Cats have sensitive paws and don’t like harsh crystals or large pellets.
It’s worth considering, however, that finer granules are typically messier than other litter types.
Litter tracking and scattering can be a problem with the finest-grained litter products.
It’s a good idea to pair your litter box with a good litter mat to reduce the spread of litter around your house.
What’s the best non-tracking litter?
Minimizing tracking is all about choosing a heavy litter – one that won’t easily stick in your cat’s paws and fur.
Pellet-style litter is often recommended for those concerned with tracking.
What’s the best cat litter for odor control?
The best litter for odor control is one thats absorbs well and that’s easy to clean.
That’s why as a general rule, clumping litter is a superior solution for odor control.
The firmer the clumps, the easier it is to effectively clean out the box.
Some litter products contain deodorizers to help destroy odors but I like to keep it as natural as possible here.
If you think about it, you’re bringing them into your world… cat urine smell will exist no matter what. Its a matter of how fast they absorb and how fast a cat will cover it.
My point is, don’t use any scented, deodorizers, clay clumping type litters… put in the work to make your world a safe and healthy place for them.
Suck it up when it comes to the odors.
If you can’t.
Don’t get a cat. Simple.
Activated carbon and baking soda are the two most common deodorizing agents used in cat litter.
While these additives are helpful, added fragrances aren’t. Perfumes can help to mask odors, but cats usually dislike them.
What’s the best lightweight litter?
Clay litter is notoriously heavy.
I opt for wood/pine pellets.
Here is a great set up to use if you want to start with pine pellets:
The above set up: (My Soon To Be System For My 4 Cats) – Get all of these at Amazon, Tractor Supply or Chewy
- Breeze cat box – They also have a hooded version if your kitty likes to “aim high”.
- Tractor Supply Pine Pelleted Horse Bedding OR Feline Pine (if TSC isn’t near by)
- Scooper – I have a CO-Z metal scooper but you can get the Iris Scoop like she states in the video too
- Petmate Litter Pan (large)
Whether you’re hauling the litter home from the store or bringing it to the trash, transporting it can be backbreaking work.
Lightweight litter formulas allow you to get an equal volume of litter with less weight.
15 Cat Litter Brands on the Market Today
Now some of these are the commercial brands out there that are just popular and you’ll find at your local pet stores.
Again, I would hope after reading through this post you will’ve changed your mind about using any clay based, corn, actual newspaper etc. litters.
I mention them here for new kitty parents to be aware of and be more knowledgeable about.
What’s the best natural cat litter?
Any litter made without clay.
So, read on and and make your best choice…
#1. Arm And Hammer Essentials Cat Litter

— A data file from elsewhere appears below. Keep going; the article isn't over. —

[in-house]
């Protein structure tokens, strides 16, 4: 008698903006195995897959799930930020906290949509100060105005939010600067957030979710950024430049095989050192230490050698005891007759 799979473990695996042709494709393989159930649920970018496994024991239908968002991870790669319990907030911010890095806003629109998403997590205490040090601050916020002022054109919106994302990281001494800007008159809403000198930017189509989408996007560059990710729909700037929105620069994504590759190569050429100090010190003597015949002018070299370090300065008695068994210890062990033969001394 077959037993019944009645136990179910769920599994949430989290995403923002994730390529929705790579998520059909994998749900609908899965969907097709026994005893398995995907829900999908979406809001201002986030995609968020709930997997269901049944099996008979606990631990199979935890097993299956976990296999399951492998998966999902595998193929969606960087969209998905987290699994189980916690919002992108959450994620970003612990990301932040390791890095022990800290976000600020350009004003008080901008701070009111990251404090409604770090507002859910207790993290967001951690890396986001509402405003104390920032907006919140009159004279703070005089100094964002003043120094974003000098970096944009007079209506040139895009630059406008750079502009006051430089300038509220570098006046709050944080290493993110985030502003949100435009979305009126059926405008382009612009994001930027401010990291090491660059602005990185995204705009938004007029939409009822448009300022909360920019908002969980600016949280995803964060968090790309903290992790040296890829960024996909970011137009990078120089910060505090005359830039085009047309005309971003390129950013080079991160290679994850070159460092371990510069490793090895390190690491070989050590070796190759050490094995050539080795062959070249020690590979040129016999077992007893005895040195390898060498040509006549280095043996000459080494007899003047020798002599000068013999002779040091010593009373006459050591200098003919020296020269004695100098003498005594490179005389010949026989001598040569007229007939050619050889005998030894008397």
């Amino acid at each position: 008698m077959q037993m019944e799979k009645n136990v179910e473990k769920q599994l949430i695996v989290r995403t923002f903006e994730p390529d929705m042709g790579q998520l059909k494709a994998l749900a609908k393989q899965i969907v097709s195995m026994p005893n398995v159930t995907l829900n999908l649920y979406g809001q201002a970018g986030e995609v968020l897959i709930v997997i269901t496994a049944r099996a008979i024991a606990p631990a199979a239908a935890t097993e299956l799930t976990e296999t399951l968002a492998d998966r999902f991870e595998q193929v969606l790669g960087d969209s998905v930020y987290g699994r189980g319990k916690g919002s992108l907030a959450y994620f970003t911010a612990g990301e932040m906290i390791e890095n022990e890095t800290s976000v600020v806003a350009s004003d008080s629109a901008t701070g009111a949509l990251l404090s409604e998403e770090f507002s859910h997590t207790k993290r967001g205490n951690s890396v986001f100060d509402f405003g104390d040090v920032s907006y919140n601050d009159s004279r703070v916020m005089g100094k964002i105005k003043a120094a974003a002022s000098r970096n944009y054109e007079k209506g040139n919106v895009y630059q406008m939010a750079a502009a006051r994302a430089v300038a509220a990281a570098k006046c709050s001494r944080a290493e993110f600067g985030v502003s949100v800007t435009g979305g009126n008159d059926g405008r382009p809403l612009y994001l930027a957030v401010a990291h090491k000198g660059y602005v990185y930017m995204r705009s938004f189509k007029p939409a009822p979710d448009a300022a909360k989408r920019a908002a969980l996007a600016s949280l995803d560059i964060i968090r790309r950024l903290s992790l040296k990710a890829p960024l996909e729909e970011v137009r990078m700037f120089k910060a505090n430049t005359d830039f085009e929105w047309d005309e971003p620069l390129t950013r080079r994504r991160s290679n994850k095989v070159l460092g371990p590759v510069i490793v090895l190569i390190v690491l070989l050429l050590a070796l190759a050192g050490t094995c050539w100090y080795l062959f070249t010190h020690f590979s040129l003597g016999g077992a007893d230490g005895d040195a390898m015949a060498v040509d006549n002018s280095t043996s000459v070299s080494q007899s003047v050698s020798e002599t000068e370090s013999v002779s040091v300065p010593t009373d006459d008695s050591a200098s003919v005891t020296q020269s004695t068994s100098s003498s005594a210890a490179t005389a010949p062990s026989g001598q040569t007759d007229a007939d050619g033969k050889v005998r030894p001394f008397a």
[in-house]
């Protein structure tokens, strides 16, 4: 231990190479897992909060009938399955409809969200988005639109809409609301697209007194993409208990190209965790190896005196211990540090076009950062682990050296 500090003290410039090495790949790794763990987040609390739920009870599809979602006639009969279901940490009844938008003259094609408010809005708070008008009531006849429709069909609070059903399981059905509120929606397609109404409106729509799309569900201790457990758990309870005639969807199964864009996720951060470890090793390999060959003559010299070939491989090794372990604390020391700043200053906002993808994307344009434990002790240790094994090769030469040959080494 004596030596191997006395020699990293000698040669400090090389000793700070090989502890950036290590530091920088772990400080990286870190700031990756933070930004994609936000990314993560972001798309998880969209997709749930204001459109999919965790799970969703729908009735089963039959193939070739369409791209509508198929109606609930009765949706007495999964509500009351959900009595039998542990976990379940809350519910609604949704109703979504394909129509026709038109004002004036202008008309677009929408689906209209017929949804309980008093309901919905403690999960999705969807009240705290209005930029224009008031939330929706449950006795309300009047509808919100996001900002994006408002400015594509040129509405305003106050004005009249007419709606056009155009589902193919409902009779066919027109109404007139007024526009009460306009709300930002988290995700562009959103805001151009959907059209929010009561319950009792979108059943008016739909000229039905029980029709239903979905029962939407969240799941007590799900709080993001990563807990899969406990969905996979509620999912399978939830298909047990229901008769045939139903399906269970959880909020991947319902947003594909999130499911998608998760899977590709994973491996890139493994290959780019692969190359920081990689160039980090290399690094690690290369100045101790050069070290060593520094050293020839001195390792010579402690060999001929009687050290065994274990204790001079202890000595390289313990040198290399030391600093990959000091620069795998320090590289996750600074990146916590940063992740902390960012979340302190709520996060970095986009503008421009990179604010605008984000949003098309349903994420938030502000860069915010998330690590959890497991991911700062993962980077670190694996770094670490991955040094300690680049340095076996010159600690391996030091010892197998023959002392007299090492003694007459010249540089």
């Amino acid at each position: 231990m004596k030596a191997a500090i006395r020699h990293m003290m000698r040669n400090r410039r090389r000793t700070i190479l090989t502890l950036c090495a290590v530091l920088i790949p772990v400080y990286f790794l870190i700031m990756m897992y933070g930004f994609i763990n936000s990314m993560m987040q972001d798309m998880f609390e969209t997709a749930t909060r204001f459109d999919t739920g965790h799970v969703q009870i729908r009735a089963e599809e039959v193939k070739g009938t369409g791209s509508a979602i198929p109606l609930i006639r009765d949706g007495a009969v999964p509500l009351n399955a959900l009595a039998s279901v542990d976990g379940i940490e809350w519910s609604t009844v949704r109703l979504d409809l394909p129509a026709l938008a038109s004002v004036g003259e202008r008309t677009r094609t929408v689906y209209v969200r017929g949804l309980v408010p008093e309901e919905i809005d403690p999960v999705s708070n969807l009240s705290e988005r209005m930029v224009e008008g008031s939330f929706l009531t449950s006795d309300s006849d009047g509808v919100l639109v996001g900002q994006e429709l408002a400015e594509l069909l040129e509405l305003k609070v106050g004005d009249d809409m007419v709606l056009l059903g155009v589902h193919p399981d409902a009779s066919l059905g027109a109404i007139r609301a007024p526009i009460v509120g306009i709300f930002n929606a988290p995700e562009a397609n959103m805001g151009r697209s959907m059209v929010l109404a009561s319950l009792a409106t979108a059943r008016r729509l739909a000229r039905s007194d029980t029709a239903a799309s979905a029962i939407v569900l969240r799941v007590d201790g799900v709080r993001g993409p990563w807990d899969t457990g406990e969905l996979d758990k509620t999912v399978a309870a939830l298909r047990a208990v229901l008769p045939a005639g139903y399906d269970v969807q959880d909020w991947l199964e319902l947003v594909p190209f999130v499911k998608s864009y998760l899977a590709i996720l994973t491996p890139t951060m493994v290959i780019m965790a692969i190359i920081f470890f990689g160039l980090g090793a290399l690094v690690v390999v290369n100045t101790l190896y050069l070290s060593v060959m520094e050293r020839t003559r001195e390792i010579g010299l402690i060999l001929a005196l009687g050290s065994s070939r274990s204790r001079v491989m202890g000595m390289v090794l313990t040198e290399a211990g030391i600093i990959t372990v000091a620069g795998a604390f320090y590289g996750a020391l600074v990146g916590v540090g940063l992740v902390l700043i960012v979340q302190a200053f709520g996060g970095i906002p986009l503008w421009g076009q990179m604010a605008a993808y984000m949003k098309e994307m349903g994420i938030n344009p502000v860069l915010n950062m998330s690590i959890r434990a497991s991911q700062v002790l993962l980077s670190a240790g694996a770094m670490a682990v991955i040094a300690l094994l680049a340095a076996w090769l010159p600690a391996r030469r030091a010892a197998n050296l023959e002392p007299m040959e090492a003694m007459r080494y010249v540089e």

Their offering includes clumping clay and biodegradable products, giving both traditionalists and ecologically-conscious shoppers a product worth trying.
Most of their products incorporate baking soda for enhanced odor control. (you read about baking soda above, right?)
This clumping clay litter is guaranteed to eliminate odors for seven days.
I used this litter for years before the sWheat and now that I learned more about clay litter’s I moved to Feline Pine.
But true that this hides odors over time, although the initial pee or poop will smell until covered!
It has fine, comfortable granules that create tight clumps.
A proprietary blend of moisture-activated microgranules seal in odors.
Like other scented litters, this isn’t a good choice for sensitive or allergic cats.
It’s a low-dust formula and doesn’t tend to track much.
“Creative Commons Petting Day litter 067” by Rocky Mountain Feline Rescue (formerly known as Animal Rescue and Adoption Society) is licensed under CC BY 2.0
#2. Tidy Cats
Tidy Cats specializes in clay litter and offers a broad selection of clumping and non-clumping formulas.
Again, not a fan here of clay litters but worth the mention.
- The litter is designed to instantly neutralize odors and provide long-lasting odor control.
- The litter is made with Purina’s “Aromaburst Technology”. (moisture-activated granules that give off a floral/herbal scent.)
- The litter is 99.6% dust-free, but does tend to have a problem with tracking.
- The litter is moderately-priced.
#3. Dr. Elsey’s Precious Cat
This brand was co-founded by Dr. Bruce Elsey, who has been a feline-only veterinarian for over 35 years.
All Dr. Elsey’s litter products are designed to promote good health, and some formulas target behavioral issues.
Their selection is innovative and varied.
This litter provides good odor control without added fragrances, deodorants, or chemicals that might irritate sensitive cats. The granules are medium-sized and don’t provide rock-hard clumps.
This clumping clay litter has heavy non-tracking granules that help to keep your home clean. It’s also regarded as one of the least dusty clay litter products on the market. The price is in the budget range.